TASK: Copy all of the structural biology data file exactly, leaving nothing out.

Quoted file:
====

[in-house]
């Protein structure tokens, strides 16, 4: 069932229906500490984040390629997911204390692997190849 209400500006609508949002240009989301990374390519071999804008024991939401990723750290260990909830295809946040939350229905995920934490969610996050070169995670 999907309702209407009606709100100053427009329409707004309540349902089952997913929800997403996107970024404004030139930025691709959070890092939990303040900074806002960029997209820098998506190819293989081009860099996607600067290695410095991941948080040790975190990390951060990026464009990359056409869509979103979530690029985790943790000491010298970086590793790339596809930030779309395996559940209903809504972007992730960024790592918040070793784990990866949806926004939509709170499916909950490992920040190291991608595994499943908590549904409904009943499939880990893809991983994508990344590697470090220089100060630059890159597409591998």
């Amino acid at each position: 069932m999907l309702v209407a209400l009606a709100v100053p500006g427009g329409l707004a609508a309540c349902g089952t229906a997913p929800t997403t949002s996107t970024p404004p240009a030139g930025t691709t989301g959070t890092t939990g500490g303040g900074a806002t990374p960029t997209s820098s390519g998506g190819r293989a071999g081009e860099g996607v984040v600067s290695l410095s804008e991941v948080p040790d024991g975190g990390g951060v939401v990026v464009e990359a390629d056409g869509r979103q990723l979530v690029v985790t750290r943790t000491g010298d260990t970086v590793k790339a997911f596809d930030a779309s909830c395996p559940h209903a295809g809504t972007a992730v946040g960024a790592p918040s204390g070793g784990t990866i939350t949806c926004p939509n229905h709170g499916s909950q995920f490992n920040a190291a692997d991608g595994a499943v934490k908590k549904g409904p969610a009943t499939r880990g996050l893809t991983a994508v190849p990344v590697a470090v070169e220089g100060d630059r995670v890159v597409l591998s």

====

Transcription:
[in-house]
């Protein structure tokens, strides 16, 4: 069932229906500490984040390629997911204390692997190849 209400500006609508949002240009989301990374390519071999804008024991939401990723750290260990909830295809946040939350229905995920934490969610996050070169995670 999907309702209407009606709100100053427009329409707004309540349902089952997913929800997403996107970024404004030139930025691709959070890092939990303040900074806002960029997209820098998506190819293989081009860099996607600067290695410095991941948080040790975190990390951060990026464009990359056409869509979103979530690029985790943790000491010298970086590793790339596809930030779309395996559940209903809504972007992730960024790592918040070793784990990866949806926004939509709170499916909950490992920040190291991608595994499943908590549904409904009943499939880990893809991983994508990344590697470090220089100060630059890159597409591998």
């Amino acid at each position: 069932m999907l309702v209407a209400l009606a709100v100053p500006g427009g329409l707004a609508a309540c349902g089952t229906a997913p929800t997403t949002s996107t970024p404004p240009a030139g930025t691709t989301g959070t890092t939990g500490g303040g900074a806002t990374p960029t997209s820098s390519g998506g190819r293989a071999g081009e860099g996607v984040v600067s290695l410095s804008e991941v948080p040790d024991g975190g990390g951060v939401v990026v464009e990359a390629d056409g869509r979103q990723l979530v690029v985790t750290r943790t000491g010298d260990t970086v590793k790339a997911f596809d930030a779309s909830c395996p559940h209903a295809g809504t972007a992730v946040g960024a790592p918040s204390g070793g784990t990866i939350t949806c926004p939509n229905h709170g499916s909950q995920f490992n920040a190291a692997d991608g595994a499943v934490k908590k549904g409904p969610a009943t499939r880990g996050l893809t991983a994508v190849p990344v590697a470090v070169e220089g100060d630059r995670v890159v597409l591998s």